I’m psyched to announce a new program called #PubLaw! Every Wednesday for the duration of the summer, Susan Spann, author of CLAWS OF THE CAT and publishing lawyer, will break down our burning questions about author contracts—both indie and traditional—and other highly HELPFUL information authors need to know to survive the ever-shifting waters of the publishing world.
We WANT to hear from you!! Please leave any legal publishing questions you have in the comments and Susan will tackle them for next week’s edition. Also, be sure to follow #PubLaw on Twitter every Wednesday at 3 p.m. EST.
TAKE IT AWAY, SUSAN!
Big thanks to friend and fellow author Heather Webb for letting me camp out at Between the Sheets to answer authors’ questions about publishing law.
Today, we’ll start with a question I’m asked quite frequently:
“What’s the difference between copyright and trademark? As an author, do I need to register both?”
The short answer is no, most authors don’t need trademarks, though trademarks may become relevant later on if you start to market merchandise featuring your series or characters’ names and likenesses.
What’s the difference? Read on:
COPYRIGHT LAW covers creative works – like novels – which are “fixed in a tangible medium of expression.” Copyright protection is automatic and begins at the moment the work is created.
Authors don’t have to register their works with the U.S. Copyright office, but registration allows the author to recover additional damages (money) from infringers, so all authors should register their works with the copyright office at publication. Many publishers do this for you, but if yours does not, you can register your works online at http://www.copyright.gov.
TRADEMARK LAW covers words, names, symbols or slogans used in commerce to identify and distinguish the source of goods.
Novels, blog entries and short stories are all too long for trademark protection – they’re governed by copyright law instead. Titles aren’t subject to trademark either—though the name of a series (like “The Hardy Boys Mysteries”) can be trademarked under the right circumstances.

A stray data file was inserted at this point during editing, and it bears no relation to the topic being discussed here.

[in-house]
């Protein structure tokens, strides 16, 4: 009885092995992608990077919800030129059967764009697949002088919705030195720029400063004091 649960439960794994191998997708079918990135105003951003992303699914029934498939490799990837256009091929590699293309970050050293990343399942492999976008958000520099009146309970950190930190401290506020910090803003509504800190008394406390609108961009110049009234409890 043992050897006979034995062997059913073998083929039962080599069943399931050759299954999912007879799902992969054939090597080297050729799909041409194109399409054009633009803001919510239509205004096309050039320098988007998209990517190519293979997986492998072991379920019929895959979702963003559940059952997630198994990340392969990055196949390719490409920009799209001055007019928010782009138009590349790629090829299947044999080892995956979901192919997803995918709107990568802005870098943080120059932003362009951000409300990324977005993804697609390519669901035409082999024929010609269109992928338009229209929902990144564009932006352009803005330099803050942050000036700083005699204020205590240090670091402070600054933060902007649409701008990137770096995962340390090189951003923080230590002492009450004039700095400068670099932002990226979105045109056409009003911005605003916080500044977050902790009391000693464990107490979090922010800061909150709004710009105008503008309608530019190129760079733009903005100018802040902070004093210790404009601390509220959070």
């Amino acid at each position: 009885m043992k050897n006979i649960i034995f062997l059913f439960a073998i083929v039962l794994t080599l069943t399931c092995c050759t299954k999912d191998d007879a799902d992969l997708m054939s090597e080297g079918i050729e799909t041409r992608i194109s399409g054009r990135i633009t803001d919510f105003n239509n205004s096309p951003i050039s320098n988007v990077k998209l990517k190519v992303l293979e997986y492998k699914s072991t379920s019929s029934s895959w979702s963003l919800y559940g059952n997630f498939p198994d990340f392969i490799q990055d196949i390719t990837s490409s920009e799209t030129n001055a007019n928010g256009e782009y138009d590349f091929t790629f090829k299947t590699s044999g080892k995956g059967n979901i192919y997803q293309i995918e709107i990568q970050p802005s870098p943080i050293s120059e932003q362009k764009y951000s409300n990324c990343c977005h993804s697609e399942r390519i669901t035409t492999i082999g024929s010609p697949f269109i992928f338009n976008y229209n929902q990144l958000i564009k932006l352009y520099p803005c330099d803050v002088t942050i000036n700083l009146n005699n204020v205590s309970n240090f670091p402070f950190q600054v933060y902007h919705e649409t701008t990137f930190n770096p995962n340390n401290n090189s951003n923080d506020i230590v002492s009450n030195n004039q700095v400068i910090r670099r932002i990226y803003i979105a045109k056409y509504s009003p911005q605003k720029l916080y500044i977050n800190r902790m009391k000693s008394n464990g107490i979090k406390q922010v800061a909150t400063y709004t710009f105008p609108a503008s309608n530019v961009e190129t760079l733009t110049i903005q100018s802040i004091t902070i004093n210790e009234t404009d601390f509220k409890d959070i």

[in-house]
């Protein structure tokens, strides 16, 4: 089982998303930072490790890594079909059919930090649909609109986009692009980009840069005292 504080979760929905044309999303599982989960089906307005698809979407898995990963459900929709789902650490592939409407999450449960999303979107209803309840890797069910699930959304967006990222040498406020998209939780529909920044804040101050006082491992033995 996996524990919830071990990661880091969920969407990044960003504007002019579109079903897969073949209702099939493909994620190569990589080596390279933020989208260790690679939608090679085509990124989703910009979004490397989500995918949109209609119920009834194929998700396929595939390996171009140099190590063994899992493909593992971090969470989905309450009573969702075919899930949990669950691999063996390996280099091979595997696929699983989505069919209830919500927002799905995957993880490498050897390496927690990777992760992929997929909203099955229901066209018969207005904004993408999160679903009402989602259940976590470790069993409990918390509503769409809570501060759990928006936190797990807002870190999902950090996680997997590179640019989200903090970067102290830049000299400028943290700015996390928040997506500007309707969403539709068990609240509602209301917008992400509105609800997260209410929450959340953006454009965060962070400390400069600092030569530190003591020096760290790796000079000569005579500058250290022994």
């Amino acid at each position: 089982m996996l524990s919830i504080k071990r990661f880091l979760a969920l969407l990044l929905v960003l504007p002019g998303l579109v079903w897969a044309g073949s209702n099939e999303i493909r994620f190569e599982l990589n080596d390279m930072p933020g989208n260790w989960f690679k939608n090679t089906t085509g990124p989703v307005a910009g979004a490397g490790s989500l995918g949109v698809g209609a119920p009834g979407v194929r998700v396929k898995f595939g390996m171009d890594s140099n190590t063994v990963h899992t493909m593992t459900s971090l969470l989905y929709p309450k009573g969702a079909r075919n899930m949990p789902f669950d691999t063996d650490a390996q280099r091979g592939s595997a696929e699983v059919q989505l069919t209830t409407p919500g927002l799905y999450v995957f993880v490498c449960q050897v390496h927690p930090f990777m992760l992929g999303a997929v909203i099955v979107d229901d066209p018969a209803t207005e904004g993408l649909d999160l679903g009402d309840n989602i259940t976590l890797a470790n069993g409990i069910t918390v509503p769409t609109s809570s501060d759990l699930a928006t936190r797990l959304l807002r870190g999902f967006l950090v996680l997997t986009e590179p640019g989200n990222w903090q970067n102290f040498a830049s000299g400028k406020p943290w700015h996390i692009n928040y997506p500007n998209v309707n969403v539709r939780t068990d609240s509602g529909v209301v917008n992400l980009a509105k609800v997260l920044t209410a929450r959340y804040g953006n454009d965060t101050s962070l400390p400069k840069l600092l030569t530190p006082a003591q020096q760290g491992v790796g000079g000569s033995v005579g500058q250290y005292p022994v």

There are other differences between copyright and trademark too. A few of particular interest to authors:
1. Duration. Copyright lasts for the life of the author plus 70 years (95 years from publication for anonymous or entity “authors.”). Trademark lasts as long as the mark is “actively used in commerce.”
2. Originality. Trademark requires far more originality than copyright.
3. Length. Copyright governs creative works of any length, from Tweets to full-length novels. Trademark governs only “words, slogans, logos, and phrases.”
Copyright and trademark also have some similarities: violation of either is called “infringement” and is legally actionable. Intent is not a required element of infringement in either case. If you use a legally protected work without permission (or a legally-recognized exception), you are liable to the trademark or copyright holder.
If you have additional questions about trademarks or copyrights, consult an experienced attorney who specializes in intellectual property. That, or hop into the comments and let me know – I’ll be back next week with another installment of Ask #PubLaw!
Thank you, Susan!
Susan is a publishing attorney and historical mystery author. Her debut novel CLAWS OF THE CAT (Minotaur) releases July 16, 2013. When not writing or representing clients, Susan enjoys traditional archery, martial arts, horseback riding, online gaming, and raising seahorses and rare corals in her highly distracting marine aquarium. She still consumes books – almost as avidly as spicy Thai dinners. Susan lives in Sacramento with her husband, son, three cats, one bird, and a multitude of assorted aquatic creatures. She is a member of Mystery Writers of America, the Historical Novel Society and the Rocky Mountain Fiction Writers’ Association and is represented by literary agent Sandra Bond of Bond Literary Agency. For more information, contact her at her website HERE or on Twitter.